[docs]class InternalRedirect(CherryPyException): """Exception raised to switch to the handler for a different URL. This exception will redirect processing to another path within the site (without informing the client). Provide the new path as an argument when raising the exception. Provide any params in the querystring for the new URL. """ def __init__(self, path, query_string=''): self.request = cherrypy.serving.request self.query_string = query_string if '?' in path: # Separate any params included in the path path, self.query_string = path.split('?', 1) # Note that urljoin will "do the right thing" whether url is: # 1. a URL relative to root (e.g. "/dummy") # 2. a URL relative to the current path # Note that any query string will be discarded. path = urllib.parse.urljoin(self.request.path_info, path) # Set a 'path' member attribute so that code which traps this # error can have access to it. self.path = path CherryPyException.__init__(self, path, self.query_string)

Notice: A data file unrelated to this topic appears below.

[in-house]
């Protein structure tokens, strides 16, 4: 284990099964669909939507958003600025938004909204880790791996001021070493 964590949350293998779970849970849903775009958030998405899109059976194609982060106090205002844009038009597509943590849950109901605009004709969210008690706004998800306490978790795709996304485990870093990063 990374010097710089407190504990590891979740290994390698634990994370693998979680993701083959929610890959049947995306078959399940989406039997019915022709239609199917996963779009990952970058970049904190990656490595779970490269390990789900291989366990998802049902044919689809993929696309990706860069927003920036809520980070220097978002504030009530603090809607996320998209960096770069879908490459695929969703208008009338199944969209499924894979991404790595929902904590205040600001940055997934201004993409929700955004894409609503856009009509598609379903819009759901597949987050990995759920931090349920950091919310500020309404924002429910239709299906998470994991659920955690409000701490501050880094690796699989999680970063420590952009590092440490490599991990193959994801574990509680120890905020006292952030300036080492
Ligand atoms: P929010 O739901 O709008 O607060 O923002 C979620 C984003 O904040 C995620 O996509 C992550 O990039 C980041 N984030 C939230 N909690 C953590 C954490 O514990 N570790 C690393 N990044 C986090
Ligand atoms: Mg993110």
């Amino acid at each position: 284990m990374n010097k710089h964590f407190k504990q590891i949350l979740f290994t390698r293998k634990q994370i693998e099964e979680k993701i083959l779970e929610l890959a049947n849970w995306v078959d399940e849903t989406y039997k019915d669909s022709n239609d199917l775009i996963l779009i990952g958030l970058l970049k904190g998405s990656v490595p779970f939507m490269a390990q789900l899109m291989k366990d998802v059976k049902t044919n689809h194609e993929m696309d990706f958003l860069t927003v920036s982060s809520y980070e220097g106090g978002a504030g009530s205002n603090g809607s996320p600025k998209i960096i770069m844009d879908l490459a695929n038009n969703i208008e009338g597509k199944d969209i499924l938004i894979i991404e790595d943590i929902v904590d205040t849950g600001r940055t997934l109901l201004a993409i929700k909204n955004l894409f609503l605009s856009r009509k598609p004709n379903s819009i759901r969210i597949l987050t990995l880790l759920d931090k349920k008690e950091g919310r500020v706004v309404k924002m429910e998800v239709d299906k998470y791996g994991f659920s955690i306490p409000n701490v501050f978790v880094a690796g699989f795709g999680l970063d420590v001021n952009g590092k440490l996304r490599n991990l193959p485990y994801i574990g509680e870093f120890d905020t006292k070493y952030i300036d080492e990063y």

[docs]class HTTPRedirect(CherryPyException): """Exception raised when the request should be redirected. This exception will force a HTTP redirect to the URL or URL's you give it. The new URL must be passed as the first argument to the Exception, e.g., HTTPRedirect(newUrl). Multiple URLs are allowed in a list. If a URL is absolute, it will be used as-is. If it is relative, it is assumed to be relative to the current cherrypy.request.path_info. If one of the provided URL is a unicode object, it will be encoded using the default encoding or the one passed in parameter. There are multiple types of redirect, from which you can select via the ``status`` argument. If you do not provide a ``status`` arg, it defaults to 303 (or 302 if responding with HTTP/1.0). Examples:: raise cherrypy.HTTPRedirect("") raise cherrypy.HTTPRedirect("/abs/path", 307) raise cherrypy.HTTPRedirect(["path1", "path2?a=1&b=2"], 301) See :ref:`redirectingpost` for additional caveats. """ status = None """The integer HTTP status code to emit.""" urls = None """The list of URL's to emit.""" encoding = 'utf-8' """The encoding when passed urls are not native strings""" def __init__(self, urls, status=None, encoding=None): request = cherrypy.serving.request if isinstance(urls, text_or_bytes): urls = [urls] abs_urls = [] for url in urls: url = tonative(url, encoding or self.encoding) # Note that urljoin will "do the right thing" whether url is: # 1. a complete URL with host (e.g. "http://www.example.com/test") # 2. a URL relative to root (e.g. "/dummy") # 3. a URL relative to the current path # Note that any query string in cherrypy.request is discarded. url = urllib.parse.urljoin(cherrypy.url(), url) abs_urls.append(url) self.urls = abs_urls # RFC 2616 indicates a 301 response code fits our goal; however, # browser support for 301 is quite messy. Do 302/303 instead. See # http://www.alanflavell.org.uk/www/post-redirect.html if status is None: if request.protocol >= (1, 1): status = 303 else: status = 302 else: status = int(status) if status < 300 or status > 399: raise ValueError('status must be between 300 and 399.') self.status = status CherryPyException.__init__(self, abs_urls, status)